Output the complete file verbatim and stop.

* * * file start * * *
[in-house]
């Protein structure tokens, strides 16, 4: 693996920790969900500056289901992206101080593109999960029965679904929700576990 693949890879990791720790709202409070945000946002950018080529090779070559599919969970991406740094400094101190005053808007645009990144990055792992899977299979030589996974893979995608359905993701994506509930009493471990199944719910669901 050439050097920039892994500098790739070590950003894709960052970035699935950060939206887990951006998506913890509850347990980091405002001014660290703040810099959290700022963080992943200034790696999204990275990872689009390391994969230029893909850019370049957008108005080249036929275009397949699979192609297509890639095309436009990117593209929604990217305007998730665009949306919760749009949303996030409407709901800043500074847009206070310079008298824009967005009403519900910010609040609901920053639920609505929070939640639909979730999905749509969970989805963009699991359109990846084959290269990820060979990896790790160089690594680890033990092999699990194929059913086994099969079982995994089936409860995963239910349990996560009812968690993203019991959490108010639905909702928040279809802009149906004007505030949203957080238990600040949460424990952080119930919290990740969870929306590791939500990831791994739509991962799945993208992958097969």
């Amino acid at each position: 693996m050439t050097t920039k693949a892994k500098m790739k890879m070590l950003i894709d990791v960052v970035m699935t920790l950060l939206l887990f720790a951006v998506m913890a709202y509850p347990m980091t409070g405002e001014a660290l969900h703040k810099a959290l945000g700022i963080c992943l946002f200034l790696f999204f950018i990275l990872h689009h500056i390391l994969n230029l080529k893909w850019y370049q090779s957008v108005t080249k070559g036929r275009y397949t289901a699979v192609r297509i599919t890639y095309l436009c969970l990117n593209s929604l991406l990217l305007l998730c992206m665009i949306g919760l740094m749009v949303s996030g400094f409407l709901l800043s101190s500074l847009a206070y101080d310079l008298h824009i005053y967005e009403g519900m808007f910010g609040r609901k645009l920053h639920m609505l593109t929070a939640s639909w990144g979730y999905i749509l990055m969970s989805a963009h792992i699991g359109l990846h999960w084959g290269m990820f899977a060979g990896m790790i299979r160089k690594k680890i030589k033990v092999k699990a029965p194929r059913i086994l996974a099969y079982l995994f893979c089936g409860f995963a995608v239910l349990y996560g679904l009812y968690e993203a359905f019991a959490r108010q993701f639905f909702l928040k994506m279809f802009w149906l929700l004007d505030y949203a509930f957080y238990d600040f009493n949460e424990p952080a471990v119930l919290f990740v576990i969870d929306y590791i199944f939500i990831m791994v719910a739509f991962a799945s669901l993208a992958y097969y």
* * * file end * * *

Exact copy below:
[in-house]
């Protein structure tokens, strides 16, 4: 693996920790969900500056289901992206101080593109999960029965679904929700576990 693949890879990791720790709202409070945000946002950018080529090779070559599919969970991406740094400094101190005053808007645009990144990055792992899977299979030589996974893979995608359905993701994506509930009493471990199944719910669901 050439050097920039892994500098790739070590950003894709960052970035699935950060939206887990951006998506913890509850347990980091405002001014660290703040810099959290700022963080992943200034790696999204990275990872689009390391994969230029893909850019370049957008108005080249036929275009397949699979192609297509890639095309436009990117593209929604990217305007998730665009949306919760749009949303996030409407709901800043500074847009206070310079008298824009967005009403519900910010609040609901920053639920609505929070939640639909979730999905749509969970989805963009699991359109990846084959290269990820060979990896790790160089690594680890033990092999699990194929059913086994099969079982995994089936409860995963239910349990996560009812968690993203019991959490108010639905909702928040279809802009149906004007505030949203957080238990600040949460424990952080119930919290990740969870929306590791939500990831791994739509991962799945993208992958097969």
């Amino acid at each position: 693996m050439t050097t920039k693949a892994k500098m790739k890879m070590l950003i894709d990791v960052v970035m699935t920790l950060l939206l887990f720790a951006v998506m913890a709202y509850p347990m980091t409070g405002e001014a660290l969900h703040k810099a959290l945000g700022i963080c992943l946002f200034l790696f999204f950018i990275l990872h689009h500056i390391l994969n230029l080529k893909w850019y370049q090779s957008v108005t080249k070559g036929r275009y397949t289901a699979v192609r297509i599919t890639y095309l436009c969970l990117n593209s929604l991406l990217l305007l998730c992206m665009i949306g919760l740094m749009v949303s996030g400094f409407l709901l800043s101190s500074l847009a206070y101080d310079l008298h824009i005053y967005e009403g519900m808007f910010g609040r609901k645009l920053h639920m609505l593109t929070a939640s639909w990144g979730y999905i749509l990055m969970s989805a963009h792992i699991g359109l990846h999960w084959g290269m990820f899977a060979g990896m790790i299979r160089k690594k680890i030589k033990v092999k699990a029965p194929r059913i086994l996974a099969y079982l995994f893979c089936g409860f995963a995608v239910l349990y996560g679904l009812y968690e993203a359905f019991a959490r108010q993701f639905f909702l928040k994506m279809f802009w149906l929700l004007d505030y949203a509930f957080y238990d600040f009493n949460e424990p952080a471990v119930l919290f990740v576990i969870d929306y590791i199944f939500i990831m791994v719910a739509f991962a799945s669901l993208a992958y097969y």